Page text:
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Harold Pinter’s “The Birthday Party” suggests that what we think of as the habits of ordinary life are often a kind of smokescreen designed to block awareness of underlying arrangement…
Four couples have gathered together for a weekend retreat designed to strengthen their marriages and reset their moral and spiritual compasses, under the soothing, cliché-laden guidance of …
Ray Cooney’s 1987 British farce, offers unredeemed silliness of the slamming-door and double-take variety. More of a live-action cartoon than a play, it will appeal mainly to those who fav…
“Trouble” is a backstage work set during the rehearsal period for a new and controversial race-themed play, written by a white man, that’s set to open on Broadway.
The show affords a fine introduction to what The Conspirators call “The Style,” the group’s robotically jerky, audience-facing, hyperbolic acting method that stirs together Chinese ope…
As depicted in “The Locusts,” life in Vero Beach, Florida is so nasty and brutish that it almost seems a not-totally-bad thing that it’s short, too, at least for the victims of the ser…
These fables do manage to teach some important morals.
“Alma" sensitively weaves together the personal and political in this tale of an immigrant single mother originally from Mexico and her rebellious U.S.-born teenage daughter.
Under Terry McCabe’s crisp direction, this 1925 play comes saucily to life, its portrayal of showbiz self-absorption and social insensitivity as fresh and stinging as an Oscar-night slap.
Well cast and imaginatively staged by adapter/director Kevin Theis, Oak Park Theatre Festival’s telling of “The Winter’s Tale” is a consistently engaging and occasionally enthralling…
“Antigone” is perhaps the oldest depiction we have of civil disobedience, focusing on the tension between the state and the individual conscience.
A real minefield of a drama, focusing on how the macro issues of race, class and gender affect the micro world of workplace relationships.
“Both [ballets] are trying to deal with a particular time: One by healing with the beauty of dance, the other by trying to create empathy for beaten-down humanity. Right now, we’re facin…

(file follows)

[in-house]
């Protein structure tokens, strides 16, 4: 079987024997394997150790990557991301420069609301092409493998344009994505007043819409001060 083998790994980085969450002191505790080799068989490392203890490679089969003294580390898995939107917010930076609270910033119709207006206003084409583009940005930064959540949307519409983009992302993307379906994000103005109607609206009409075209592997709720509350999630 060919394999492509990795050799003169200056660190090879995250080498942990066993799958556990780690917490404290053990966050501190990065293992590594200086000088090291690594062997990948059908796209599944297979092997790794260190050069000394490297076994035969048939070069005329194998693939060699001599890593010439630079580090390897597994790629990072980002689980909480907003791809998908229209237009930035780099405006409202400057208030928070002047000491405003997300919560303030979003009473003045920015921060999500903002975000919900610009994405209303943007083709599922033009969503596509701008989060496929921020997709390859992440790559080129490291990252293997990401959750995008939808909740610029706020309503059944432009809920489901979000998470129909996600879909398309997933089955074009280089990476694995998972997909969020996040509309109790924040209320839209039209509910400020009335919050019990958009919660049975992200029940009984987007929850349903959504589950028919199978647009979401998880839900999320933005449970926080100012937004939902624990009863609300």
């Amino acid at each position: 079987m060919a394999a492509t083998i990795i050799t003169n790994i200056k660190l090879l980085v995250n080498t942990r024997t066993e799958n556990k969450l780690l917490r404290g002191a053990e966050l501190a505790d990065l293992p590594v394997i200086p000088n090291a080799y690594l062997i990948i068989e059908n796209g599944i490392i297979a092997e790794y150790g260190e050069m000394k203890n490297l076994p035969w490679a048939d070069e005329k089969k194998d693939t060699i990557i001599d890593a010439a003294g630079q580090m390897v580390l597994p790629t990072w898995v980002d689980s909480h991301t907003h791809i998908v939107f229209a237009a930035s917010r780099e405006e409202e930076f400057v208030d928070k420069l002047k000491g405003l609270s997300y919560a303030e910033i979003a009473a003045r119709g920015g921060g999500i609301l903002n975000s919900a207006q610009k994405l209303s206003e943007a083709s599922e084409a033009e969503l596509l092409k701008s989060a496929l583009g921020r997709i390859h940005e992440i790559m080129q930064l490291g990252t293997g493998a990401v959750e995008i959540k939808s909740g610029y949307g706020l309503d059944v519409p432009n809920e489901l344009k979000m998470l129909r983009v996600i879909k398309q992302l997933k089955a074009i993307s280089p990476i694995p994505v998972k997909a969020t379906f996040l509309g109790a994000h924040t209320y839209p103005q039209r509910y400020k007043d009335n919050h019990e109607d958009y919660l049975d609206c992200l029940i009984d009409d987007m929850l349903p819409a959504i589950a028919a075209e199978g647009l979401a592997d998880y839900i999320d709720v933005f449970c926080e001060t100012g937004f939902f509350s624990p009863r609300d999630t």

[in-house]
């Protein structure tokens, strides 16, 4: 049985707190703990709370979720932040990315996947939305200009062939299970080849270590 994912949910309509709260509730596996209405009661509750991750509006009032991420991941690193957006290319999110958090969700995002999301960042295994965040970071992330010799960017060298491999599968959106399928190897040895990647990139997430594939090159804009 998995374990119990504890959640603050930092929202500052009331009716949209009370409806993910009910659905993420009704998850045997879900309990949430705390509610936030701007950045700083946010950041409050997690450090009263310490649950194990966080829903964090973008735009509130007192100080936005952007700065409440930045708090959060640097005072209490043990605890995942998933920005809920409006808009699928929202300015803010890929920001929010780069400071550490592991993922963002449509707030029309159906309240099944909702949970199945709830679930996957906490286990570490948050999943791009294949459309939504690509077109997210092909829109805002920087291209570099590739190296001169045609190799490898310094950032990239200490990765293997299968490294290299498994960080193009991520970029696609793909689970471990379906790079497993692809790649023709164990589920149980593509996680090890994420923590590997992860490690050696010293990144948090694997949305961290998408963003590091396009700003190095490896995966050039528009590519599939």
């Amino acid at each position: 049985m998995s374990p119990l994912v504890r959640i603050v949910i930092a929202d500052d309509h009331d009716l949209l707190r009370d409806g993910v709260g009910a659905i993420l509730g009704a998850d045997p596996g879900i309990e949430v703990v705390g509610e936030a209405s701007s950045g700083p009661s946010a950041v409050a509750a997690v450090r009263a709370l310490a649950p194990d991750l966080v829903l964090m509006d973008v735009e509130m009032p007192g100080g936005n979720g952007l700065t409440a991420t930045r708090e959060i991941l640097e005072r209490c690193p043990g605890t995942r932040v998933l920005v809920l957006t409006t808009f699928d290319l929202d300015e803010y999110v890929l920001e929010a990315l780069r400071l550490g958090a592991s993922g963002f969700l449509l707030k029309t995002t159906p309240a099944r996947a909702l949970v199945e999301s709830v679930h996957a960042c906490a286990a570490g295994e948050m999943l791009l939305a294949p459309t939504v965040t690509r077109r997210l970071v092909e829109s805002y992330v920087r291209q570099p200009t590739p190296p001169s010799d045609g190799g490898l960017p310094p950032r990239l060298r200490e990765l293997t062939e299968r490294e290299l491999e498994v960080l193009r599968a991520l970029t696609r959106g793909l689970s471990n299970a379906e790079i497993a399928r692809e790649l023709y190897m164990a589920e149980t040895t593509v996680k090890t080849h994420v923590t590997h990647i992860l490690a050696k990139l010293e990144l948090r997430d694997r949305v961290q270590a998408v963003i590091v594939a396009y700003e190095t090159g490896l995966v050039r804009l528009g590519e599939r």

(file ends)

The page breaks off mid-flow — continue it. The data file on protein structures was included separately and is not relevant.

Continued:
The drama takes place over a non-sequential series of Passovers, beginning in 2019 Los Angeles, as three generations of a Sephardic Jewish clan come together.
Featuring a bravura performance by Jim Ortlieb, this show is all about getting reacquainted with the joys, stresses and sheer sensation of real life after a too-long hibernation.
“Solaris” takes us on a mind-bending philosophical and spiritual journey, probing into the nature of reality and identity.
The play focuses on Anthony and Rosemary, forty-ish neighbors whose farms and personal histories are deeply enmeshed.
As with the epic tales of the ancient world, the characters’ stories blend together into one complex, interrelated narrative that gives insight into the past and offers moral and practical…
Joffrey Ballet performs a miracle, turning this holiday chestnut into something not just fresh and new, but also relevant and provocative.
The story revolves around Kit, a loyal young daughter struggling to pay off the debts of her father, who as the play opens is languishing in a debtors prison.
The Joffrey Ballet's triumphal return to live performance is a multi-sensory delight that serves as a joyful homecoming for a crown jewel of Chicago’s cultural scene.
The festival is a testament to the resourcefulness and survival skills of the theater community at a tough moment.
A new production reflects on the life of the twentieth-century Jewish scholar and activist who was moved by faith to confront injustice.
The great test facing the fearful protagonists of this rarely produced Tennessee Williams play—simply going outside—is disturbingly pertinent at this moment.
The real poison at work here isn’t strychnine or hemlock, it’s a dreary self-seriousness that leaches the play of any hint of wit, humor and humanity.
Hardly seen in the past fifty years, the enterprising thespians at TATL offer a timely revival of this biting one-act satire by comic genius Elaine May.
Underneath the well-wrought exterior of this gratuitously convoluted, neo-noir drama is a conspicuous absence of heart, soul and meaning.
The world premiere of Meghan Brown's play seems less a futurist fantasy than a parable of life in a failed state turned patriarchal prison-house.
"Theater should be an intimate experience. It's supposed to feel dirty and rough."